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Using Latent Class Analysis to Identify Profiles of Elder Abuse Perpetrators

NCJ Number
253475
Date Published
July 2018
Length
10 pages
Author(s)
Marguerite DeLiema; Jeanine Yonashiro-Cho; Zach D. Gassoumis; Yongjie Yon; Ken J. Conrad
Agencies
NIJ-Sponsored
Publication Type
Research (Applied/Empirical), Report (Study/Research), Report (Grant Sponsored), Program/Project Description
Grant Number(s)
2011-IJ-CX-0014
Annotation
The current study classified abusers into subtypes according to their behavior, so as to move away from assumptions of perpetrator homogeneity and to inform intervention approaches.
Abstract
Data were from the Older Adult Mistreatment Assessment administered to victims by Adult Protective Service (APS) in Illinois. Latent class analysis was used to categorize 336 abusers, using victim and caseworker reports on abusers' harmful and supportive behaviors and characteristics. Multinomial logistic regression was then used to determine which abuser profiles were associated with four types of mistreatmentneglect, physical, emotional, and financialand other sociodemographic characteristics. Abusers fell into four profiles descriptively labeled "Caregiver," "Temperamental," "Dependent Caregiver," and "Dangerous." Dangerous abusers had the highest levels of aggression, financial dependency, substance abuse, and irresponsibility. Caregivers were lowest in harmful characteristics and highest in providing emotional and instrumental support to victims. The four profiles significantly differed in the average age and gender of the abuser, the relationship to victims, and types of mistreatment. This is the first quantitative study to identify and characterize abuser subtypes. Tailored interventions are needed to reduce problem behaviors and improve strengths specific to each abuser profile. (publisher abstract modified)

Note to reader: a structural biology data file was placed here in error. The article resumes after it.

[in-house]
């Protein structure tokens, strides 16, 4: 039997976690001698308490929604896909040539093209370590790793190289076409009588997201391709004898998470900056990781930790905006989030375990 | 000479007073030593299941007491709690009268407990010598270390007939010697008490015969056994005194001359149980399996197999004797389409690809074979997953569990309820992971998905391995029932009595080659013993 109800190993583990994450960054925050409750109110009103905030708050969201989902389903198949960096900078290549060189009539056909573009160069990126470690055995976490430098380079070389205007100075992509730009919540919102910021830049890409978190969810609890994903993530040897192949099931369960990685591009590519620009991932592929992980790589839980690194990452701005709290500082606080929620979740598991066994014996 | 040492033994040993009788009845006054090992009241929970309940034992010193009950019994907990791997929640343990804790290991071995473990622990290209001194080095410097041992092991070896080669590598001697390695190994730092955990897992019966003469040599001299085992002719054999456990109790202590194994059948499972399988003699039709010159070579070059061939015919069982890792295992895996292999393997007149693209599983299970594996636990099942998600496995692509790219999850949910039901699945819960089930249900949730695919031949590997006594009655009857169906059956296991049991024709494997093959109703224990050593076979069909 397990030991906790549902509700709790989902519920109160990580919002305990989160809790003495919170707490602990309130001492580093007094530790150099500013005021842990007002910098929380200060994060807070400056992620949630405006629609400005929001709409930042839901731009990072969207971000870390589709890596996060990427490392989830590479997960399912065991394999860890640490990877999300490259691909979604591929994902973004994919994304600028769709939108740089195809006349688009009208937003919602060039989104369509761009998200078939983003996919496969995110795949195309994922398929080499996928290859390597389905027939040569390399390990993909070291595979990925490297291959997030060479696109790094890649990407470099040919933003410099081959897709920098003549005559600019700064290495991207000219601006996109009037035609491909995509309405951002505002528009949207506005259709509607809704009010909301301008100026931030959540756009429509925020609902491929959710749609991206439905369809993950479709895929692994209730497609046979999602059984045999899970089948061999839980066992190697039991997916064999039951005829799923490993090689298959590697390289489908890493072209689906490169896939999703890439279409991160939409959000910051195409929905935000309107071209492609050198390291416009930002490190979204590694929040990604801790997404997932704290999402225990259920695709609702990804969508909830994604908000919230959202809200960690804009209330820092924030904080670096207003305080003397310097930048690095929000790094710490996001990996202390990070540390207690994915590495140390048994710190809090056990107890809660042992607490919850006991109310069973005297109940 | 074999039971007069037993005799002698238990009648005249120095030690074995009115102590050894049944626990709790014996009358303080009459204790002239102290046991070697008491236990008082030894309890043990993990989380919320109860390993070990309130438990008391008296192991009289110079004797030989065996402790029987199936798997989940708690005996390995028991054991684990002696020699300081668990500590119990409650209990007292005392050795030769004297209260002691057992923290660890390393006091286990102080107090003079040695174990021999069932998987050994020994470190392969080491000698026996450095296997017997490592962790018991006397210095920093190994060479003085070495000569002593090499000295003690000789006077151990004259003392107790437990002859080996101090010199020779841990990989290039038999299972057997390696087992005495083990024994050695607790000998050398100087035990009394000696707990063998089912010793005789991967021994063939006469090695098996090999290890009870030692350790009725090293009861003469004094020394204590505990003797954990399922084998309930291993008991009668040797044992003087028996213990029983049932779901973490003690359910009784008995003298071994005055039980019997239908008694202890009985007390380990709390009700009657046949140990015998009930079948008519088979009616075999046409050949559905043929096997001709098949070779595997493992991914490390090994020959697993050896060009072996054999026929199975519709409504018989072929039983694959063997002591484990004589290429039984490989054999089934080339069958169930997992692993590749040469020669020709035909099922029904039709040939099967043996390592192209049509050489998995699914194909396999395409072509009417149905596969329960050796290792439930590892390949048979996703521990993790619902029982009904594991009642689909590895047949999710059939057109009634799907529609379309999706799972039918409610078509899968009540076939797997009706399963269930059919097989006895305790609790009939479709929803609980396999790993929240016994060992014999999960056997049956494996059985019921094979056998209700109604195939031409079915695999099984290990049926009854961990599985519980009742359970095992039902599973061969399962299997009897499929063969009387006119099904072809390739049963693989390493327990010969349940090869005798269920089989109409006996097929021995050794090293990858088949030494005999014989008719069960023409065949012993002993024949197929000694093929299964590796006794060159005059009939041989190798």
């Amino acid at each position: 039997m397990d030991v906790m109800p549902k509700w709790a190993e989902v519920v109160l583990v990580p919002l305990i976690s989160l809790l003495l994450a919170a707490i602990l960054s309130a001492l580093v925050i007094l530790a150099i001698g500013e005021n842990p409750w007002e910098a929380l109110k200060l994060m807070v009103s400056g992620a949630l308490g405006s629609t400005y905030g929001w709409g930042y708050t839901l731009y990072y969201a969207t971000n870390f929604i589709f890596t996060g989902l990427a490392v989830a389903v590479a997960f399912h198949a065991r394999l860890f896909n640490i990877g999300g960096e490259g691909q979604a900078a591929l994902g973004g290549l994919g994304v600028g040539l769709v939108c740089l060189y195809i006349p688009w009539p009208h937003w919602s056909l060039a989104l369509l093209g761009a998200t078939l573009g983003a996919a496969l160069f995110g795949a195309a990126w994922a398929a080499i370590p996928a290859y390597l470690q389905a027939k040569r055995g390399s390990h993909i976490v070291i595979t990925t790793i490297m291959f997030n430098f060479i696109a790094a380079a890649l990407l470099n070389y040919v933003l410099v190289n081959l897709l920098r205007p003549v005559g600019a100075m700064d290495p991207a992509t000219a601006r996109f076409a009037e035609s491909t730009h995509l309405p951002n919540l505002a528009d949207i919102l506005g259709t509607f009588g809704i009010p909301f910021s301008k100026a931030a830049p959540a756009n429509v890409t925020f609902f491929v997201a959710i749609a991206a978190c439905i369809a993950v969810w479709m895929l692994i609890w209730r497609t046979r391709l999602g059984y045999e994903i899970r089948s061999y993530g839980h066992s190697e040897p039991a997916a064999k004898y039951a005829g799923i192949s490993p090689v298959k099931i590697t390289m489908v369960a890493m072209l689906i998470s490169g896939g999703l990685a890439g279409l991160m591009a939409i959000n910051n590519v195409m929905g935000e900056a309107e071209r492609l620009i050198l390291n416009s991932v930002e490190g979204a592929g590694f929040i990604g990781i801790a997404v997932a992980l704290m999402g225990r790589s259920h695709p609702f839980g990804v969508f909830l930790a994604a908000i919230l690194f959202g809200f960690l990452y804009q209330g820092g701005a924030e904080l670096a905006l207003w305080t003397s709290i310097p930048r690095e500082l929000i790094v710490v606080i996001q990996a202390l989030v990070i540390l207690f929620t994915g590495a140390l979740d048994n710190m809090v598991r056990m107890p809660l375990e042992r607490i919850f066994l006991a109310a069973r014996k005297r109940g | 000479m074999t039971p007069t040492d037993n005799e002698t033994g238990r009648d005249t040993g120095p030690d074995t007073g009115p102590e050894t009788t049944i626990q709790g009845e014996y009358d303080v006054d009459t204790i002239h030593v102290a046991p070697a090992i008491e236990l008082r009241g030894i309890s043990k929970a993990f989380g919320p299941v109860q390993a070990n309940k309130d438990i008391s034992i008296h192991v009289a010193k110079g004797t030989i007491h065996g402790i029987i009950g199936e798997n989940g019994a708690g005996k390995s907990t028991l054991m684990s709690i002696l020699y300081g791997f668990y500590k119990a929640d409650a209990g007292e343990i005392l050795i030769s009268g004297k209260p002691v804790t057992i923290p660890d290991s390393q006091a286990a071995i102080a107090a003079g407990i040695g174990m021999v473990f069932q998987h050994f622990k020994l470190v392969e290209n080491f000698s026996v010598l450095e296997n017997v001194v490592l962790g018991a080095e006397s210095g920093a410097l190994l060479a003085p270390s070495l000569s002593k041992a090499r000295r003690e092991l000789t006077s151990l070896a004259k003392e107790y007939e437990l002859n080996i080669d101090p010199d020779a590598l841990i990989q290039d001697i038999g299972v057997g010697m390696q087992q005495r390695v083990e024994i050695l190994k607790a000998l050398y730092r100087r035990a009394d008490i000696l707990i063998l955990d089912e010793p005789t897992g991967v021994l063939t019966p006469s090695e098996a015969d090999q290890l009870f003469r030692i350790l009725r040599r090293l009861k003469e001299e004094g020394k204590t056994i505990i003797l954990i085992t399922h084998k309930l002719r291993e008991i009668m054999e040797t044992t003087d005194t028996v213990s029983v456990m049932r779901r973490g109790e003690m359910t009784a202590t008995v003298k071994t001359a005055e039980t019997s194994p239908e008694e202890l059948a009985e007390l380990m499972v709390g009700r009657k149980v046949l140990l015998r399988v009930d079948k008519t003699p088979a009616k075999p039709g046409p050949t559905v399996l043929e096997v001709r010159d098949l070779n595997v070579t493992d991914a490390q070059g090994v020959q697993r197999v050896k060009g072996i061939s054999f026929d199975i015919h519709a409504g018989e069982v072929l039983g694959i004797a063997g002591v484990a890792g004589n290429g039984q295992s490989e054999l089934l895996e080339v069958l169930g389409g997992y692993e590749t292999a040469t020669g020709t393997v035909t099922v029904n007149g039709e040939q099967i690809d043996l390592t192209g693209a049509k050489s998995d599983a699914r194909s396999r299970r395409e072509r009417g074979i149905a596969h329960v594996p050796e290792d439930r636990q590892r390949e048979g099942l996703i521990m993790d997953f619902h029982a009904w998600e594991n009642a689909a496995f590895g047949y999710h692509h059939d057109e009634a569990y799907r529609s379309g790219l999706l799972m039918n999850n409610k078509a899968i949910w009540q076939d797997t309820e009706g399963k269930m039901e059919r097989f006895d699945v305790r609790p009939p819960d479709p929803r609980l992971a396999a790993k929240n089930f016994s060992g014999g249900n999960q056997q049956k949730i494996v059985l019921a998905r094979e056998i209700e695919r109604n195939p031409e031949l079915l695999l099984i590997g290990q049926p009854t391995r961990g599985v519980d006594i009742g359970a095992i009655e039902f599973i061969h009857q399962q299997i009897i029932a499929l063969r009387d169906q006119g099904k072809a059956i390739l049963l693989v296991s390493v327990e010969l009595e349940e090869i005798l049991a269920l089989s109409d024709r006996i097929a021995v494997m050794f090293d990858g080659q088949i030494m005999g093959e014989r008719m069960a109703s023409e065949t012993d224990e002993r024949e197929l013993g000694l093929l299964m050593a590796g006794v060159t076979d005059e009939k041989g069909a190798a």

Date Created: July 20, 2021